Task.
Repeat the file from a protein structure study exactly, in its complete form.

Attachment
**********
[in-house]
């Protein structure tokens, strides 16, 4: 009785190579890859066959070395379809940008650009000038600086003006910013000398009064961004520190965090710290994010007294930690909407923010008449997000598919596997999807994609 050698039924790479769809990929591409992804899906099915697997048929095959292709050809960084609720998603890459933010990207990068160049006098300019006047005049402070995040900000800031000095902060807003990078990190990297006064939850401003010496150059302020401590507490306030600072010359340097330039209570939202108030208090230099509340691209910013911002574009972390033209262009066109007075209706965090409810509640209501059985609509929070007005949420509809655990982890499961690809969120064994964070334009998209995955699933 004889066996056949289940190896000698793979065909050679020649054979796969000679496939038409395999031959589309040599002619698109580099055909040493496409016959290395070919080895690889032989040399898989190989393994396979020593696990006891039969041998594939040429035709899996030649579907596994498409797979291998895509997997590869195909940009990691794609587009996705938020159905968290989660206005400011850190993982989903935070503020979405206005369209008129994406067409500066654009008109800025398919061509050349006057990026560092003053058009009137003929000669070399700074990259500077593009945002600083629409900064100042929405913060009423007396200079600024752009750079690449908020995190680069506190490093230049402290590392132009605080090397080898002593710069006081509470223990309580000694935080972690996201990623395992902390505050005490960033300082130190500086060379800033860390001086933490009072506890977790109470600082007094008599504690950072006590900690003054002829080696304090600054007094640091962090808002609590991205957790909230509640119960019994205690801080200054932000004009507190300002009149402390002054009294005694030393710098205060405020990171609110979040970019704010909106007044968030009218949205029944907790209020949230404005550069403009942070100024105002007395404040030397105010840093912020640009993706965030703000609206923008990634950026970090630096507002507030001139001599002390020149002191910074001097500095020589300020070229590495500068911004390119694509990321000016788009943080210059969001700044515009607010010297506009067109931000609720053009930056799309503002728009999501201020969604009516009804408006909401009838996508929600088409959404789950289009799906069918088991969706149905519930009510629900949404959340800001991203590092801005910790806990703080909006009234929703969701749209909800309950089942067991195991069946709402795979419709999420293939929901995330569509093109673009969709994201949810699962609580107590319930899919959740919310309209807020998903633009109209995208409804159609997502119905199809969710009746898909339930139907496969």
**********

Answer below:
[in-house]
């Protein structure tokens, strides 16, 4: 009785190579890859066959070395379809940008650009000038600086003006910013000398009064961004520190965090710290994010007294930690909407923010008449997000598919596997999807994609 050698039924790479769809990929591409992804899906099915697997048929095959292709050809960084609720998603890459933010990207990068160049006098300019006047005049402070995040900000800031000095902060807003990078990190990297006064939850401003010496150059302020401590507490306030600072010359340097330039209570939202108030208090230099509340691209910013911002574009972390033209262009066109007075209706965090409810509640209501059985609509929070007005949420509809655990982890499961690809969120064994964070334009998209995955699933 004889066996056949289940190896000698793979065909050679020649054979796969000679496939038409395999031959589309040599002619698109580099055909040493496409016959290395070919080895690889032989040399898989190989393994396979020593696990006891039969041998594939040429035709899996030649579907596994498409797979291998895509997997590869195909940009990691794609587009996705938020159905968290989660206005400011850190993982989903935070503020979405206005369209008129994406067409500066654009008109800025398919061509050349006057990026560092003053058009009137003929000669070399700074990259500077593009945002600083629409900064100042929405913060009423007396200079600024752009750079690449908020995190680069506190490093230049402290590392132009605080090397080898002593710069006081509470223990309580000694935080972690996201990623395992902390505050005490960033300082130190500086060379800033860390001086933490009072506890977790109470600082007094008599504690950072006590900690003054002829080696304090600054007094640091962090808002609590991205957790909230509640119960019994205690801080200054932000004009507190300002009149402390002054009294005694030393710098205060405020990171609110979040970019704010909106007044968030009218949205029944907790209020949230404005550069403009942070100024105002007395404040030397105010840093912020640009993706965030703000609206923008990634950026970090630096507002507030001139001599002390020149002191910074001097500095020589300020070229590495500068911004390119694509990321000016788009943080210059969001700044515009607010010297506009067109931000609720053009930056799309503002728009999501201020969604009516009804408006909401009838996508929600088409959404789950289009799906069918088991969706149905519930009510629900949404959340800001991203590092801005910790806990703080909006009234929703969701749209909800309950089942067991195991069946709402795979419709999420293939929901995330569509093109673009969709994201949810699962609580107590319930899919959740919310309209807020998903633009109209995208409804159609997502119905199809969710009746898909339930139907496969």